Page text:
Letting Nature In

Over the past year, I found myself opposing a mixed use development near my neighborhood -- a rather awkward position for an avowed conservationist to find herself in.  Awkward because mixed use development and infill development are two important ways that urban planners can lessen the footprint of cityscapes on the land, making it easier to leave more open space for agriculture, forests, and habitat.


Although many of us supported the infill aspect of the development, our reasons for opposing the mixed use were many.  They included three (now four) midrise apartment towers (originally proposed as 9-stories and later amended to 6) plopped down in the middle of a typical single-family home suburban residential neighborhood.  Traffic at the time, exacerbated by nearby work on Interstate 40, was already a headache and seemed destined to become a permanent nightmare with the potential of up to 2,600 more cars in a relatively small space.


But above all, my own personal reasons for opposing were aesthetic.  This development, called “Parkside,” borders the 4,400-acre Shelby Farms Park — America’s largest urban park located in Memphis, TN — as well as its Greenline trail.  

Greenline at Parkside's edge.jpg


Please don’t mix your city with my park


Although aesthetics is the most impractical of arguments against development, it’s notable that a majority of comments from people, left on the opposition Facebook page and on the community’s >1,300-signature petition opposing Parkside, focused on loss of beauty and an anticipated decline in the quality of the park experience.  People expressed sadness and anger at the prospect of heavy traffic, tons of people, businesses, and tall buildings looming over this bucolic park.


Shelby Farms Park is extraordinary because it allows roughly 1 million residents of our greater metro region to access, right within city limits,  areas without any visual traces of the city: no pavement, no concrete, no cars, no buildings.  It may not be possible to entirely escape the muted sound of distant traffic, but it is deeply calming simply to be surrounded by living plants, pond views, birdsong and nothing else. 


Inviting Nature in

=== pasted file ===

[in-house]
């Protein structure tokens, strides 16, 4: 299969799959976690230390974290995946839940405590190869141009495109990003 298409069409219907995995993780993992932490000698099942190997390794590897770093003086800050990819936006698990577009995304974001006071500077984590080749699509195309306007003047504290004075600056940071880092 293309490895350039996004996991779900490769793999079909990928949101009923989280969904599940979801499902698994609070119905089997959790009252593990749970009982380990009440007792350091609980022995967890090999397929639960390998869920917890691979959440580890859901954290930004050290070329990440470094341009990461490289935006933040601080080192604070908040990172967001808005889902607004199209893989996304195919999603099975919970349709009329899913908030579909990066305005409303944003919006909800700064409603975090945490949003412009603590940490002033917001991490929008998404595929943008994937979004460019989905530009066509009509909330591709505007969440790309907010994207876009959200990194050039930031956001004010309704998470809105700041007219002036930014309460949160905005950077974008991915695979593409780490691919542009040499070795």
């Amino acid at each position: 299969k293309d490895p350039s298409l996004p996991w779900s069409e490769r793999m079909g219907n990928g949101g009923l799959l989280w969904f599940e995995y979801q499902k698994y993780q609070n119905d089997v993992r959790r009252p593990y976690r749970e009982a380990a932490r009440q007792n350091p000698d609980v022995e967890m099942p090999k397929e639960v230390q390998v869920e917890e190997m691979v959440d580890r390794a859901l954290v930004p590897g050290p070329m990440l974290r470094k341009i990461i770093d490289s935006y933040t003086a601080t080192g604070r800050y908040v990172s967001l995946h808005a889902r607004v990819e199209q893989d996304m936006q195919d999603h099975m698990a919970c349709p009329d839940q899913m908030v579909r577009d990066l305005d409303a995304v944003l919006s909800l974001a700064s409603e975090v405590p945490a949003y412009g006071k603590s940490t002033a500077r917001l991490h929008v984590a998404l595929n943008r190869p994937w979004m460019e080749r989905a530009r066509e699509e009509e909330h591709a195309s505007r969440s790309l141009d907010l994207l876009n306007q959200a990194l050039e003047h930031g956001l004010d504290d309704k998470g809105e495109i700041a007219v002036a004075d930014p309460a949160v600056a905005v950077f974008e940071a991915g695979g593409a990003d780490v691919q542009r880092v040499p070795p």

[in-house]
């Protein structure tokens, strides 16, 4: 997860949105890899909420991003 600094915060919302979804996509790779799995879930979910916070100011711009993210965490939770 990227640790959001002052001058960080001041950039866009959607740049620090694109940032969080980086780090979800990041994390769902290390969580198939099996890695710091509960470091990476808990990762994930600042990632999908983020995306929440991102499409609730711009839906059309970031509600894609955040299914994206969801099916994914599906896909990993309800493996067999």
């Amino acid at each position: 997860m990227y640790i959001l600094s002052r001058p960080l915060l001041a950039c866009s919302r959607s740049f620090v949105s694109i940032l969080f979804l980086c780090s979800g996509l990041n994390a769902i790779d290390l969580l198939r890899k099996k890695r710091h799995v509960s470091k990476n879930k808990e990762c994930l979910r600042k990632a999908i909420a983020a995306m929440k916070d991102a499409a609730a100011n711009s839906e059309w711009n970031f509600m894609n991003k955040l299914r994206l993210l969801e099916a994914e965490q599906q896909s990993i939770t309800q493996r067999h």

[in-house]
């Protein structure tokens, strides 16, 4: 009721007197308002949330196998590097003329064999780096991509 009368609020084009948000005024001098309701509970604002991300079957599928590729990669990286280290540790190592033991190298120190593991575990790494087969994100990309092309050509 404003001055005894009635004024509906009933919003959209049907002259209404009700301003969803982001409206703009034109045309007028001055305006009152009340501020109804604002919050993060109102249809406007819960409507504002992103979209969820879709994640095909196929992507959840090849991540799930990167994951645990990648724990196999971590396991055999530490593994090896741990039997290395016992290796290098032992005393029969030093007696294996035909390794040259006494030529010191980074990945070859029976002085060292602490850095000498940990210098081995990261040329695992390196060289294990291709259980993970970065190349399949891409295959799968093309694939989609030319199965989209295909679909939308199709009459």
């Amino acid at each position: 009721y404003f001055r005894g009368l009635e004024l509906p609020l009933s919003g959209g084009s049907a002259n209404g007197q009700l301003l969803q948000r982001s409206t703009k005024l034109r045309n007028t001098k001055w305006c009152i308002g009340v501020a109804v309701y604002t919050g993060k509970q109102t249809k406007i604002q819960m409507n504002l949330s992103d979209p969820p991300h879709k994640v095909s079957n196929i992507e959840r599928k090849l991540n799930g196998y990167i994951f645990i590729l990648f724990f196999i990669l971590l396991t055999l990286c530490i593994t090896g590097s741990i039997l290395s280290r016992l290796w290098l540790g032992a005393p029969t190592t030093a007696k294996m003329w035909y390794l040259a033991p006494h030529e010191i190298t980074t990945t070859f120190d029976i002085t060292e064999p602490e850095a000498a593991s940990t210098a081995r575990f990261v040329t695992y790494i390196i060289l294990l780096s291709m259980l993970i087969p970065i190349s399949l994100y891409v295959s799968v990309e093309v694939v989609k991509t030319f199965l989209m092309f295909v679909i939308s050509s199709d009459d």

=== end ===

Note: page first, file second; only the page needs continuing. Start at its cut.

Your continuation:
We lost our battle last year, and Parkside will be built.  Ironically, I now find myself hoping that the developer is successful because for good or ill, the fate of my neighborhood is now tied up with that of Parkside.  I also hope that as details of Parkside’s design and landscaping take shape, he will consider inviting nature into the development as a counterbalance to the cityscape he is bringing into the Park.  In so doing, he would be joining a distinguished and visionary group of thinkers who are calling for a new way of approaching habitat, wildlife, and green spaces within cities.  


One such thinker is Doug Tallamy, author of Bringing Nature Home.  He promotes this simple approach: instead of thinking where we might “leave” areas for landscaping, we should think what is the minimum we need to take and let the rest remain.  In a 2015 interview with High Country Gardens, he said, “Abandon the age-old concept that humans live here and nature is somewhere else and embrace the concept that we need to share our spaces with nature.  We enjoy a walk in the woods; we enjoy seeing butterflies, birds, beautiful flowers, etc. Research has shown that spending time in nature is the very best way to recharge your attention span and deal with the stresses of life. Living with nature is a healthy necessity, not a sacrifice we must endure.”  This is something that Parkside developers are betting on!


Tallamy continues: “We have 45.6 million acres of lawns and it is growing by 500 square miles each year. That’s an area 8 times the size of New Jersey from which the species that run our ecosystems have been removed. . . . Lawn should be restricted to the areas on which we walk in our landscapes; it is a mechanism for guiding us through our landscapes. Lawn should not be our default landscaping practice.”


Making the Greenline less green


Current plans for the roads to accommodate Parkside traffic will require removal of some trees along the shaded Greenline Trail that marks the northern park boundary and Parkside’s southern edge.  In addition, the developer has proposed taking on management of the trail fronting his property by clearing the “underbrush” from beneath the Greenline’s oaks and maples and installing a lawn.  


This may sound like a small thing, but this is how it begins: we let the urban creep into our natural areas bit by bit until they are unrecognizable as natural.  


Bicyclists, joggers, walkers, and wildlife watchers who venture along such a sanitized portion of the Greenline will be unlikely to see cardinals flit across the trail, to hear the scolding calls of wrens that nest in the trailside shrubs, or the song of the towhee that skulks in the underbrush.  They will not see Black-eyed susans blooming at the trail’s edge, and without flowers and blooming shrubs there are sure to be no bees or butterflies either.  Trail users will no longer feel cool when the sun sits low in the sky and the sun’s rays heat the paved trail formerly enclosed by vegetation.  All of this in exchange for what?  A clipped lawn that costs money to maintain, including regular (and noisy) mowing during spring and summer.


Having lost the battle to prevent an urban invasion of my natural area park, I would like to ask the Parkside developer to consider inviting more nature into his mixed use design.  As the dominant species on the planet, we have to do better at inviting nature into our yards, our parks, and our businesses while preventing “city creep” into the forests, meadows, and streamsides we still have left.